Economic pluses and minuses of Walmart, world’s largest company with $485.8 billion in sales and 2.3 million employees, will be aired April 6 in New York.
Defending Walmart will be Richard Vedder, author of The Wal-Mart Revolution, and John Tierney, former New York Times columnist, while critics are Nelson Lichtenstein, author of The Retail Revolution: How Walmart Created a Brave New World of Business, and Amy Taub, researcher for Demos, liberal-oriented policy organization.
Demos, which had $7.42 million in revenues in 2015 and net assets of $4.05M, is based at 220 Fifth ave., New York. Heather McGhee is president. Taub explores consumer debt, job creation and the U.S. middle class for Demos, founded in 2001.
Walmart is an Edelman account.
Subtitle of Vedder's book is "How Big-Box Stores Benefit Consumers, Workers and the Economy." Tierney's column, "The Big City," appeared in the NYT magazine and the Metro section. His latest book is Willpower: Rediscovering the Greatest Human Strength, which was a NYT bestseller and was translated into 20 languages.
Hosting the event at the Kaufman Center, 129 W. 67th st., is Intelligence Squared U.S., the American branch of a debating society created in the U.K. in 2002.
It includes a reception from 5:45-6:30 p.m. and the debate from 6:45-8:30. Tickets are $40 from Intelligence Squared.
Students are $12.
Event Will be Live Online
The event will be streamed online, and viewers will be able to cast their votes on the proposition, “Long Live Walmart.”
Vedder, Tierney and others say new Walmart stores boost employment and income in communities, especially benefitting the poor; that Walmart employees are paid fairly, and that very few do not have health insurance. They decry attempts by communities to penalize Walmart by enacting restrictive zoning laws, requiring health insurance or setting high minimum wages.
Walmart in January said it would create 10,000 new jobs in the U.S. this year.
Supporters say this is the latest example of Walmart benefitting America by providing jobs to low-skilled workers, selling affordable goods, and attracting new consumers and businesses to its neighborhoods.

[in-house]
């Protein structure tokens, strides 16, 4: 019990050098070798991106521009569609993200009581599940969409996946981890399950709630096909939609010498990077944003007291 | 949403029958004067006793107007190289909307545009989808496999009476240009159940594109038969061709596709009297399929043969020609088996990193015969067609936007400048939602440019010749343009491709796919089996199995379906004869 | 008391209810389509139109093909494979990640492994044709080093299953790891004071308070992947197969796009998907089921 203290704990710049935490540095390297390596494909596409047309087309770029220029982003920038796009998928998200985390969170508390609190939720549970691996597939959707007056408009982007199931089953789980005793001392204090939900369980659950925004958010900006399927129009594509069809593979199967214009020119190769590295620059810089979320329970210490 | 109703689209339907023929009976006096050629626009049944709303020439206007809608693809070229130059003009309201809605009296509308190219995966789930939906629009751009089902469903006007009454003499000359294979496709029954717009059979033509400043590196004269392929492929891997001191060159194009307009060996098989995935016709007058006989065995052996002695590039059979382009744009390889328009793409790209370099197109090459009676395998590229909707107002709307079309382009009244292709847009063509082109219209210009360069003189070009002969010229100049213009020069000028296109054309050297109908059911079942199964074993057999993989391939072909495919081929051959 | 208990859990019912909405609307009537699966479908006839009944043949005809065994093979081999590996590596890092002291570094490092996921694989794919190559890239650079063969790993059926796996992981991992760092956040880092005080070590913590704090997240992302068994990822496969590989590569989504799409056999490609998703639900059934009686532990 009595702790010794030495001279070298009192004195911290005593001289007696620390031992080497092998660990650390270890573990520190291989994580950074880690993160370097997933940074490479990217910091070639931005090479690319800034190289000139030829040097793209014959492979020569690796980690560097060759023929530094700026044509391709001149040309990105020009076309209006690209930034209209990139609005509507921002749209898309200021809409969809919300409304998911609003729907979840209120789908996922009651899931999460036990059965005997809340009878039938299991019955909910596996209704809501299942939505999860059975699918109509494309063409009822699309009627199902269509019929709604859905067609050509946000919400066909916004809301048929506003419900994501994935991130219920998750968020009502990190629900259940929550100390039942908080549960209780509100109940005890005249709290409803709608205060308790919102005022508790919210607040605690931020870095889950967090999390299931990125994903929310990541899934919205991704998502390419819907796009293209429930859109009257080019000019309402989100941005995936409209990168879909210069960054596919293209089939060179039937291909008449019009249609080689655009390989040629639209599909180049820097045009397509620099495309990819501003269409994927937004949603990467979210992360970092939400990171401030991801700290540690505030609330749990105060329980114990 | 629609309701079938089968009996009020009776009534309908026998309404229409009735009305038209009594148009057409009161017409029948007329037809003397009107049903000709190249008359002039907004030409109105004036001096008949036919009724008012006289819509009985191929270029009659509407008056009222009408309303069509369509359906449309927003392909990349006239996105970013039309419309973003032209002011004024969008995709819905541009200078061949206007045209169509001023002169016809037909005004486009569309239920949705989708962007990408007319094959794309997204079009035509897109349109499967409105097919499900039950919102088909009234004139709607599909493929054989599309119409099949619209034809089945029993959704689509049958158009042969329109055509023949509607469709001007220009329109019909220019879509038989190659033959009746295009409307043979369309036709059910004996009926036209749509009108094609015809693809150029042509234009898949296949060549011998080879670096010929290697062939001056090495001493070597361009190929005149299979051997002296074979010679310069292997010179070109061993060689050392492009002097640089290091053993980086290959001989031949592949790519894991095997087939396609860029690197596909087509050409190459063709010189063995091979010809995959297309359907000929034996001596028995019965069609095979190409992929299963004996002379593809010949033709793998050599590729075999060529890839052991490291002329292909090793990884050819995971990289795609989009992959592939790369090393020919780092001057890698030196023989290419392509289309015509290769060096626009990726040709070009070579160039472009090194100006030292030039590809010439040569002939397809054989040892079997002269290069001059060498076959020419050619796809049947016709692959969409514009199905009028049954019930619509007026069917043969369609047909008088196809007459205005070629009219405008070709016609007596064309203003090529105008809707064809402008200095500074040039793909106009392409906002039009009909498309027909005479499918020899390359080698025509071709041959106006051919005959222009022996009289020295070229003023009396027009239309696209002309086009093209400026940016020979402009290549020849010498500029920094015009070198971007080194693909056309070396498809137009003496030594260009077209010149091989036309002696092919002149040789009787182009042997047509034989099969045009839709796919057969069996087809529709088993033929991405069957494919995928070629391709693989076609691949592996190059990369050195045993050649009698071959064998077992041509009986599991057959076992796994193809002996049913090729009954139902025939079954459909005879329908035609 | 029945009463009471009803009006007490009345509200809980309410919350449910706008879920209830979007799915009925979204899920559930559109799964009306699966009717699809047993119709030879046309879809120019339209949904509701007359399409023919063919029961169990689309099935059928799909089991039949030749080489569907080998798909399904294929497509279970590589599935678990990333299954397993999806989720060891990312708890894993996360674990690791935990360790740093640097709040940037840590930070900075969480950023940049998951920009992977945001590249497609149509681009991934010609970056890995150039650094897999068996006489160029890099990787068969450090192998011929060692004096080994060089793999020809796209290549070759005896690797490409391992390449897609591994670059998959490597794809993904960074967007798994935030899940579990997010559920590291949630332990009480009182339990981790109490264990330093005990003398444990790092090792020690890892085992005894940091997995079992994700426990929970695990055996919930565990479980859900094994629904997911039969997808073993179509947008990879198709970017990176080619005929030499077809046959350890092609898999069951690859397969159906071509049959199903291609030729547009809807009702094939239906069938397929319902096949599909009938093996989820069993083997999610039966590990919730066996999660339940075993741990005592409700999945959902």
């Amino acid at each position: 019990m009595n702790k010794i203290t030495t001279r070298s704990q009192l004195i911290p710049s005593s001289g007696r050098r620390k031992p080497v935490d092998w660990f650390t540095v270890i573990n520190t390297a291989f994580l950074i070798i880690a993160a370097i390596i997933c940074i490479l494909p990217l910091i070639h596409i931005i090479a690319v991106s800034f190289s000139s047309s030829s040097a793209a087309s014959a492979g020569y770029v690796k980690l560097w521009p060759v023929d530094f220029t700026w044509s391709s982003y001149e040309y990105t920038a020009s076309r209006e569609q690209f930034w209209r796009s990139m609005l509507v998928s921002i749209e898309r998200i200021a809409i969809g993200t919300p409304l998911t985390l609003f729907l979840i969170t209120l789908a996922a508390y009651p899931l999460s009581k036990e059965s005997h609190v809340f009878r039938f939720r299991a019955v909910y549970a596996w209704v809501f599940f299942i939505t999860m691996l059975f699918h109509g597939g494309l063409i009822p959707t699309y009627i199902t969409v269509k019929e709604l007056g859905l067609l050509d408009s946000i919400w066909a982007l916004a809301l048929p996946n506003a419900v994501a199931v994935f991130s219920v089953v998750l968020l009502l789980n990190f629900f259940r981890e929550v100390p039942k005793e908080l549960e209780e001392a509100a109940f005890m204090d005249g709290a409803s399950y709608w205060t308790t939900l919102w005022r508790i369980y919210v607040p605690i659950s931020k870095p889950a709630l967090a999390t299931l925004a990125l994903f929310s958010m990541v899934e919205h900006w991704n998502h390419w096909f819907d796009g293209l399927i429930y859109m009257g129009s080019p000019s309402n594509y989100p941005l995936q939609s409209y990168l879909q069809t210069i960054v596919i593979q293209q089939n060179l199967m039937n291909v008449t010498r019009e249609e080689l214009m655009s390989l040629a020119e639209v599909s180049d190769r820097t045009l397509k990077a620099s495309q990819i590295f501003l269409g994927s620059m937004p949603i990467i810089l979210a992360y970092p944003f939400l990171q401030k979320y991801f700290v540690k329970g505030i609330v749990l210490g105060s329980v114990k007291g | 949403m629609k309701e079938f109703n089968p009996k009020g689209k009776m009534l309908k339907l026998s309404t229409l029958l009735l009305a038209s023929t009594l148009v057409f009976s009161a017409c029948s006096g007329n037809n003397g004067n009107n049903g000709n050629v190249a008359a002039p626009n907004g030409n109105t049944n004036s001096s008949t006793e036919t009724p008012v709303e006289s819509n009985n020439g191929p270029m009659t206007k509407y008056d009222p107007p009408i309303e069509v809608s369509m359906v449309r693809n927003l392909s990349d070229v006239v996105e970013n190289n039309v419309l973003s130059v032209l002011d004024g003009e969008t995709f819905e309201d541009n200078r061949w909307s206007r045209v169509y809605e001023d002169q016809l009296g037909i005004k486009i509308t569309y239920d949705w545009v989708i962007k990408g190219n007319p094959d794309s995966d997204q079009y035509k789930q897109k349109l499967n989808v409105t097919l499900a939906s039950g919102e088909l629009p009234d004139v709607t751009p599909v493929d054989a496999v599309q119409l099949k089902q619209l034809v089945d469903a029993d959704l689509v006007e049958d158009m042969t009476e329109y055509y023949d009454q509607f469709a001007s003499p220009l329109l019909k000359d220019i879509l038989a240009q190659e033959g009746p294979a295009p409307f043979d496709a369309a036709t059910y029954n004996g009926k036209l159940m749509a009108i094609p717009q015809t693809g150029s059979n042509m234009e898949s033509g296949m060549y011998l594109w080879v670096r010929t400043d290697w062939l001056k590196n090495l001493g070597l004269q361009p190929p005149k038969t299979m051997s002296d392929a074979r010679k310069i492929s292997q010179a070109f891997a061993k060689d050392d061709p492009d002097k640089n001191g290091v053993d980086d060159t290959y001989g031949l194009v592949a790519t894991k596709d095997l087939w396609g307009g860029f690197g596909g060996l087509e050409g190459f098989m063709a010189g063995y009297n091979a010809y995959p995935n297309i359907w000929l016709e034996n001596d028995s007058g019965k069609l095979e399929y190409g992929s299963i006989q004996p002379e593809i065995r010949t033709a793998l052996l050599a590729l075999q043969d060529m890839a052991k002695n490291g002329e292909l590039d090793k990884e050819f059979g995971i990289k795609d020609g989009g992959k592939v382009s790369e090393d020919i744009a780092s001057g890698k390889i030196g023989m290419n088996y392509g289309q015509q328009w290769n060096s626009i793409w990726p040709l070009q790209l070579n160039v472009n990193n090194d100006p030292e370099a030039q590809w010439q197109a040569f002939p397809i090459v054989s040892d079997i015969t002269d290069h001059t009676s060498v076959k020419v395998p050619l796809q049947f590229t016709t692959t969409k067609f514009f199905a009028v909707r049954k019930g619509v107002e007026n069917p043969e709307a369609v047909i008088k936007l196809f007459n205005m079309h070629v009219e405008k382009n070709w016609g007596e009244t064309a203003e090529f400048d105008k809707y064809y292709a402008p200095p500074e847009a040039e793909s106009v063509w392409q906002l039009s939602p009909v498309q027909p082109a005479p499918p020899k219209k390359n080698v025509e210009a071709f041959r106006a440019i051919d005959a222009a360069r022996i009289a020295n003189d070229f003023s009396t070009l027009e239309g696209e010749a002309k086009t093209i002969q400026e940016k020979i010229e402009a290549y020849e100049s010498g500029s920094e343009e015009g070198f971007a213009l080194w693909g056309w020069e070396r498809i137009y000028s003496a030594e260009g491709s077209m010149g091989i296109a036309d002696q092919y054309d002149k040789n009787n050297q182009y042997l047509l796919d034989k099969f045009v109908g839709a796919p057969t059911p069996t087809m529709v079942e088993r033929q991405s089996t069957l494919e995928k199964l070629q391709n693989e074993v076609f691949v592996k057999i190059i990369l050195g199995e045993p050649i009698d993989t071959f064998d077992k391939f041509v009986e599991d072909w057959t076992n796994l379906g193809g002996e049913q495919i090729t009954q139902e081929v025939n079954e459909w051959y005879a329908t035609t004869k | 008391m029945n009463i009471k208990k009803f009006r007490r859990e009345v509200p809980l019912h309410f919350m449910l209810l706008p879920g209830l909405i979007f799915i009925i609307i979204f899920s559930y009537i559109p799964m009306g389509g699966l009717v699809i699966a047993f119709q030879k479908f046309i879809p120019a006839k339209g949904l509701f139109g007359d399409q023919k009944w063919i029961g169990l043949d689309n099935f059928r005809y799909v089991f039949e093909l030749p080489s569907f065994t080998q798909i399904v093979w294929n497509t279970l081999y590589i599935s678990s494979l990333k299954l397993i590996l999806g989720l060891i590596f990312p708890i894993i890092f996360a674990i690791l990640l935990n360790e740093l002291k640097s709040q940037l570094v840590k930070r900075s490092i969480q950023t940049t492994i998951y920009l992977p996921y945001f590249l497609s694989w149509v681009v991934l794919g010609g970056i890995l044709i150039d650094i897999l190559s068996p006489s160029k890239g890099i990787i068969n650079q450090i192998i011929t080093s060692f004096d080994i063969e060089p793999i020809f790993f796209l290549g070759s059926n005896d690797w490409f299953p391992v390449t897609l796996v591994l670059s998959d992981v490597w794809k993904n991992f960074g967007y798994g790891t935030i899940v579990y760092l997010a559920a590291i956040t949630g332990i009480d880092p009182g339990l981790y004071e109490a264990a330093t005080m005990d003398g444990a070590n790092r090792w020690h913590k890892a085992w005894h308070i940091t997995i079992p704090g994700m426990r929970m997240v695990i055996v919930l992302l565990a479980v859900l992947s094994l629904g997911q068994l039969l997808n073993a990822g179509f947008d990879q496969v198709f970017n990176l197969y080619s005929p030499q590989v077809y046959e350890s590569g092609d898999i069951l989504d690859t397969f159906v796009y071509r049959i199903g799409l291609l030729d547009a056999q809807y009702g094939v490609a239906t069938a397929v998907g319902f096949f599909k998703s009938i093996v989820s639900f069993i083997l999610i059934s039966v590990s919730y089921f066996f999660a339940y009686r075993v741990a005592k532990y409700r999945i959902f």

Lichtenstein, Taub and other critics say Walmart hurts local communities by pushing out locally-owned businesses, provide low pay and “restrictive” work hours, and force U.S. companies to use cheap foreign labor.
Walmart has “spread evangelical Protestantism into the workplace, made South China an American workshop, and pushed U.S. politics to the right,” says Lichtenstein.
Demos Calls for “Equality”
The Demos mission statement says it is “a public policy organization working for an America where we all have an equal say in our democracy and an equal chance in our economy. Our name means ’the people.’ It is the root word of democracy, and it reminds us that in America, the true source of our greatness is the diversity of our people. Our nation’s highest challenge is to create a democracy that truly empowers people of all backgrounds so that we all have a say in setting the policies that shape opportunity and provide for our common future. To help America meet that challenge, Demos is working to reduce both political and economic inequality, deploying original research, advocacy, litigation, and strategic communications to create the America the people deserve.”
Debate Format Described
In the first round, each debater presents his or her uninterrupted opening statements, which are limited from two to 25 minutes for each speaker. The moderator then gives a summary of the points each side made and introduces the next round.
In the second round, debaters from each side may address each other directly. The moderator may or may not interrupt this exchange and will frequently ask questions of either side themselves.
In the third round, the audience is allowed to ask questions of the debaters. These are regulated by the moderator, who often rewords the questions for clarity and declines questions if they appear to be irrelevant to the motion.
In the fourth round, debaters present their uninterrupted closing statements, which, like opening statements, are limited by time and typically set anywhere from two to seven minutes for each speaker.
After the final round, a vote is taken of those in the live audience of their current (post-debate) opinion on the motion once again. Both the pre-debate and post-debate vote counts are then tallied and presented to the audience. The winner is determined by counting which side has changed the most audience members' minds.